I know someone who runs one-hundred-mile ultramarathons on a regular basis. As if running such a ridiculously long distance isn’t enough, he tends to run races that take place in extreme weather conditions or across punishing terrain, like the Sahara desert or the Colorado Rockies.

Marriage is its own kind of marathon, hopefully one of the longest commitments you will make in your life. Marriage when one or both of you is an entrepreneur, far from being your run-of-the-mill race through paved city streets in temperate climate, can feel more like a Sahara desert ultramarathon.

To retain a robust relationship through more than one venture, through successes and failures and everything in between, you and your mate must learn how to pace yourselves. According to training specialist Matt Fitzgerald, a successful marathon runner “must have a solid sense of the fastest pace he or she can sustain through the full race distance and the ability to make appropriate adjustments to pace along the way based on how he or she feels.”
Most entrepreneurs will probably chafe at the idea of pacing. In the highly competitive start-up landscape, many founders act based on fear—fear of not moving fast enough, fear of losing to the competition, fear of missing out on a big break.

But the role of pacing is not to slow you down. It is to help you go further. Pacing helps us expend energy with a long-term view, in hopes that our accomplishments will be greater and more lasting than the results of a short sprint.

To be clear, pacing oneself doesn’t mean being ineffectual or not working hard. You may still have to invest huge amounts of time and energy. But such intensive times should be occasional seasons, not a way of life. You should not give so much that you have completely emptied yourself while you still have decades of life before you.

The possible consequences of either of you not slowing down are deadly serious. It’s not your livelihood but your life that is at stake, from your physical and mental health to the relationships and activities that sustain you. Without proper pacing, you open yourself up to depression, exhaustion, and illness. The longevity of your marriage may be seriously compromised.

One of the secrets to enduring such a “high-octane career,” as business adviser Jim Warner calls it, is to delegate responsibilities and empower others. An entrepreneur needs to know what she is good at and be willing to delegate everything else to those with greater capacity or capability. This requires making excellent hires, including those who are more experienced or more skilled or who bring a particular area of expertise.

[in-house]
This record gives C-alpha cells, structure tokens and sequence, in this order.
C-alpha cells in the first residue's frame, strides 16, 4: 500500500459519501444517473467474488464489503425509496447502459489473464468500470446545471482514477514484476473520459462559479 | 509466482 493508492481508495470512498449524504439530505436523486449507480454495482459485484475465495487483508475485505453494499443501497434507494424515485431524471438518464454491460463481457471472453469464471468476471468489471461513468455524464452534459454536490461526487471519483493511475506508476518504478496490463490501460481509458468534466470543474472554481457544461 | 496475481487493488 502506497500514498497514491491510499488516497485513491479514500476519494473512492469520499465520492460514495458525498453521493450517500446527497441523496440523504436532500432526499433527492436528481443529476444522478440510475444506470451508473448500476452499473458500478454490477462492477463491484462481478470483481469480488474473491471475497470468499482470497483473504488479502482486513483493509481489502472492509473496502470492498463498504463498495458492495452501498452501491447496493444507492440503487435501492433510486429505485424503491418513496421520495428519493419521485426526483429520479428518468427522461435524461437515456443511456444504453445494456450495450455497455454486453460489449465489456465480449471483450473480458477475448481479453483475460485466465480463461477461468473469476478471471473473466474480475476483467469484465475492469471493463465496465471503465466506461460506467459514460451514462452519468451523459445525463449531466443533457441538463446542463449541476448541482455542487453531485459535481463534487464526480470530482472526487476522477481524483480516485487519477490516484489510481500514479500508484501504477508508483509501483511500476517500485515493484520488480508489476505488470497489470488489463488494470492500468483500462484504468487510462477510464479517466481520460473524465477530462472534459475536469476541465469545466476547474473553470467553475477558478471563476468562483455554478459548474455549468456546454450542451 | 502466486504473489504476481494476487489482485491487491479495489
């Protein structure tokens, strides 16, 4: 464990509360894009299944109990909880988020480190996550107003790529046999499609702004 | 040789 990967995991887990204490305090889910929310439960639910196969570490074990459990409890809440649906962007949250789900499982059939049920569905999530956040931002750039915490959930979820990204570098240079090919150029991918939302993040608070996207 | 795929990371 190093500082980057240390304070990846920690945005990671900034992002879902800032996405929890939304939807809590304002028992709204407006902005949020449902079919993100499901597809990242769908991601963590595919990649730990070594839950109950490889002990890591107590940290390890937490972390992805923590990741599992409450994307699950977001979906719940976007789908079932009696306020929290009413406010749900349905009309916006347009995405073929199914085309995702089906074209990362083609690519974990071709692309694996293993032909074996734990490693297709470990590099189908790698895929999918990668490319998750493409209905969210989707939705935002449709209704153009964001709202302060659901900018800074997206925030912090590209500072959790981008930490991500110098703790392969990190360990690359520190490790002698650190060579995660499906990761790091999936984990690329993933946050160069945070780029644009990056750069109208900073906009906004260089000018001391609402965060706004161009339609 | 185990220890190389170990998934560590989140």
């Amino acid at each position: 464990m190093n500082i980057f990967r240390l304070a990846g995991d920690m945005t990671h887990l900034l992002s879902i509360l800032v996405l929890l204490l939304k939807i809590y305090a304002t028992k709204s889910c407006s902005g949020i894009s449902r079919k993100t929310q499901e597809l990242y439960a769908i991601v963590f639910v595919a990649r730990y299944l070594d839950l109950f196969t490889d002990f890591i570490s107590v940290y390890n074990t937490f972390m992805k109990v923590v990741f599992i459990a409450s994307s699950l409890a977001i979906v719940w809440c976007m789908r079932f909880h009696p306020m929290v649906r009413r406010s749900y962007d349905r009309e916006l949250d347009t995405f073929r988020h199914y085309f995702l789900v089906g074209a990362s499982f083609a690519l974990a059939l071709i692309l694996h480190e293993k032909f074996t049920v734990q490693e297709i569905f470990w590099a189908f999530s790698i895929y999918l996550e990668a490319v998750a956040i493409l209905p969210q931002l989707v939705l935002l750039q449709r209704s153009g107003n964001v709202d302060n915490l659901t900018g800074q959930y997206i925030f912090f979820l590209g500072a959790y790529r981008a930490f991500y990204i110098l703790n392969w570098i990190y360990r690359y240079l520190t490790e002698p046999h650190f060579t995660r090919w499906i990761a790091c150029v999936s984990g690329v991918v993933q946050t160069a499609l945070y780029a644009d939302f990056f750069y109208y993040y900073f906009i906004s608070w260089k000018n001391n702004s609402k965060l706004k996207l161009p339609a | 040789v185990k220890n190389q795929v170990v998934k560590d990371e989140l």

This ability to share the burden of responsibility is directly related to the health of your marriage. “Entrepreneurs have to delegate and empower,” Warner explained, “or else they will be divorced a few times or have a numb marriage.” A numb marriage is flat and polite, and devoid of genuine affection or partnership.

Perhaps the mission of your work, which can seem more important than your health and family, is what’s motivating you to work so hard.

When my husband, Ned, and his cofounders first started their social enterprise, they were extremely frugal with the funding they had received. The rationale was that every dollar spent on an unnecessary luxury was a dollar that wasn’t being spent on improving the lives of other families. We didn’t think taking care of ourselves was nearly as important as the work we were doing.

Entrepreneurs driven by a social mission seem to be particularly susceptible to this way of thinking. So many people in the world are suffering, we tell ourselves. Shouldn’t I be willing to sacrifice for the good of others?

This way of thinking is unhelpful at best, and paralyzing at worst. If you and your beloved are pursuing the entrepreneurial path, you are likely already making sacrifices. There is no need to kill yourselves in the process. In fact, pushing yourselves too far too fast will, in the long run, limit your ability to serve the cause you passionately believe in. The positive impact that you could have over ten or twenty years is magnitudes greater than what you could achieve in a short sprint of a few years.

Like anything worthwhile, pacing doesn’t just happen. It requires planning and deliberate choices. Try to put a hard stop on your workdays. Make sure you have at least one day a week off. Say no to opportunities that require you to overstretch yourself. Prioritize rest and comfort and leisure when you can.

Each of these small choices can eventually become habits—ultimately affecting your overall lifestyle and quality of life. Trust me: your future self will thank you for your decision to intentionally pace yourself now. And taking care not to burn yourself out can enable you to do far more than you thought you could.

Adapted from the book Start, Love, Repeat: How to Stay in Love With Your Entrepreneur in a Crazy Start-up World by Dorcas Cheng-Tozun. Copyright (c) Dorcas Cheng-Tozun by Center Street. Reprinted with permission of Hachette Book Group, New York, NY. All rights reserved.